Gericault's Romanticism was in full swing when he returned to Paris in 1817, as can be seen in his large-scale landscape paintings depicting the times of the day, Morning, Noon, and Evening, all completed in 1818. These works were commissioned by his uncle - the same uncle whose wife Gericault was having an affair with. When she bore an illegitimate son in August 1818 his uncle refused the works and they stayed in the artist's studio until his death. The fact that Géricault fathered a child out of wedlock would be kept a family secret until it was discovered by scholars in 1976.
During his short career Géricault created groups of works focused on particular themes, including horses, scenes of military battle and soldiers, Latin American and Spanish revolutionary figures, and finally Orientalist subjects. These themes fit well within the Romantic approach to artmaking which so influenced Géricault's contemporaries. Indeed, many of the early proponents of the Romantic style, such as Eugène Delacroix, Ary Scheffer, Paul Huet, and Léon Cognet, studied, like Géricault, in the studio of Guérin. Despite the Neoclassical influence of their master, they pioneered a style which celebrated emotions and ideals such as freedom, heroism, loss, and wonder. The emphasis on human emotions and the search for exotic or contemporary subject matter were tantamount for the poets, writers, musicians, and artists associated with the movement that was later named Romanticism.
As with his fellow Romantics, Géricault was attracted to sublime and often horrific subjects. Some have caricatured Géricault as a brooding figure who was fascinated by the sight of violence, mental illness, and death, but it is more likely that these subjects provided fertile ground to push the boundaries of his artistic expression. In her book on Gericault, Nina Athanassoglou-Kallmyer described the artist as "unfettered by prejudices and rules, and bent on the contemporary, horrific beauty ... of Romantic modernism."
Gericault applied his interest in macabre subjects to a contemporary subject in his most famous work, The Raft of the Medusa (1818-1819). Providing one of the clearest and best examples of French Romanticism, the work dealt with the highly controversial shipwreck of the French ship the Méduse (Medusa). Géricault was so focused on creating this work that it is believed that he shaved his cherished hair, knowing his vanity would prevent him from wanting to abandon his studio to appear in public.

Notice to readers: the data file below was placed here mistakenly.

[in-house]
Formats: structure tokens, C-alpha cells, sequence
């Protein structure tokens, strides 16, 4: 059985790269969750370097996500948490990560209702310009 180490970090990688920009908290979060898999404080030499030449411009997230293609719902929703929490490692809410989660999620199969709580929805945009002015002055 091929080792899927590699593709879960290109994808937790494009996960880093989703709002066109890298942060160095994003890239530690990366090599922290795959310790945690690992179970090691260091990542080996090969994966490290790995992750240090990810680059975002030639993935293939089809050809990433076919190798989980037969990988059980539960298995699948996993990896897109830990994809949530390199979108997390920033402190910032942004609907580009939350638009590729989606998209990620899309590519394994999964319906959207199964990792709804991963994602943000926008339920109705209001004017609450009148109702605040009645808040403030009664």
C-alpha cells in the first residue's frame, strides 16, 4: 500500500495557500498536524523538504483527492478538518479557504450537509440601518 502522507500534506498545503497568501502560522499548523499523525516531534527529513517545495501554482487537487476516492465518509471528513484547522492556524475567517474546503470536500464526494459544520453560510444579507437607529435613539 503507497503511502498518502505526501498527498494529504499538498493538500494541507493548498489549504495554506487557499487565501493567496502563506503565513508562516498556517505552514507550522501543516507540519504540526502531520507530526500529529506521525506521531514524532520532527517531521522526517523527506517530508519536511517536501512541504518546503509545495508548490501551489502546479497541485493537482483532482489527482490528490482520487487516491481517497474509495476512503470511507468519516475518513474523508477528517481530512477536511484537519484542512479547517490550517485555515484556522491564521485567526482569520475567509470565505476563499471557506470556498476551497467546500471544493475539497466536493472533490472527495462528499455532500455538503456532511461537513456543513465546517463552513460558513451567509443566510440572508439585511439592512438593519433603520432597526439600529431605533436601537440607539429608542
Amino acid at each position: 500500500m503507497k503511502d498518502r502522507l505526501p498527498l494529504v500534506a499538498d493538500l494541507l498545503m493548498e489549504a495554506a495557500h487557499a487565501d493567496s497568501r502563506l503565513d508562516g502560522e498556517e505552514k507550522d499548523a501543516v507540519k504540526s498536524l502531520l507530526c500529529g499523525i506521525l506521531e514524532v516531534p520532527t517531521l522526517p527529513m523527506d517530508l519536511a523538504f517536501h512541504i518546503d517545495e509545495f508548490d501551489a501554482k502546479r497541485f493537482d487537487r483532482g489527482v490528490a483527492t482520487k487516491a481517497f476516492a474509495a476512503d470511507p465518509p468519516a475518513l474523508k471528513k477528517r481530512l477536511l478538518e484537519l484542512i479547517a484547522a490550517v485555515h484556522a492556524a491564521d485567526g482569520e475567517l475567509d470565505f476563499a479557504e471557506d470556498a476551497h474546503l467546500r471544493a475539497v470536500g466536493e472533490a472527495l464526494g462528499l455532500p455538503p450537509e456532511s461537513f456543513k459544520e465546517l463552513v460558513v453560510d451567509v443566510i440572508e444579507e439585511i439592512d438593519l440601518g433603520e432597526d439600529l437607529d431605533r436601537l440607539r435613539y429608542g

Following the polarized reception of The Raft of the Medusa at the 1819 Salon Géricault travelled to England, where he stayed for more than a year. He briefly returned to Paris in the middle of his sojourn stopping on the way in Brussels to visit the great Neoclassical painter, Jacques-Louis David, who was living there in exile. Gericault suffered ill health while in England, including bouts of sciatica (exacerbated by horse riding), pneumonia, and depression (the latter may have included a failed suicide attempt). However, despite these maladies, Gericault greatly enjoyed wandering the streets of London, as he describes in a letter to a friend: "for relaxation, [I] wander about the streets which are so full of constant movement and variety that you would never leave them, I am sure." He fully immersed himself in London life, socializing with English artists, attending boxing matches, riding horses, and even maintaining a light-hearted affair with an upper-class British lady about whom he wrote: "she calls me the god of painting and she adores me as such." He was, however, also moved by the plight of the English poor and created a series of lithographs on the subject, as well as other prints featuring English country life and sporting events. Indeed, Gericault experimented widely during his career with the relatively new medium of lithography, and became quite skilled as a printmaker. Monopolizing on the French interest in English life (there was a vogue for all things English in France at the time), upon returning from London in December 1821, Géricault continued to create works with English themes that found a ready audience in France.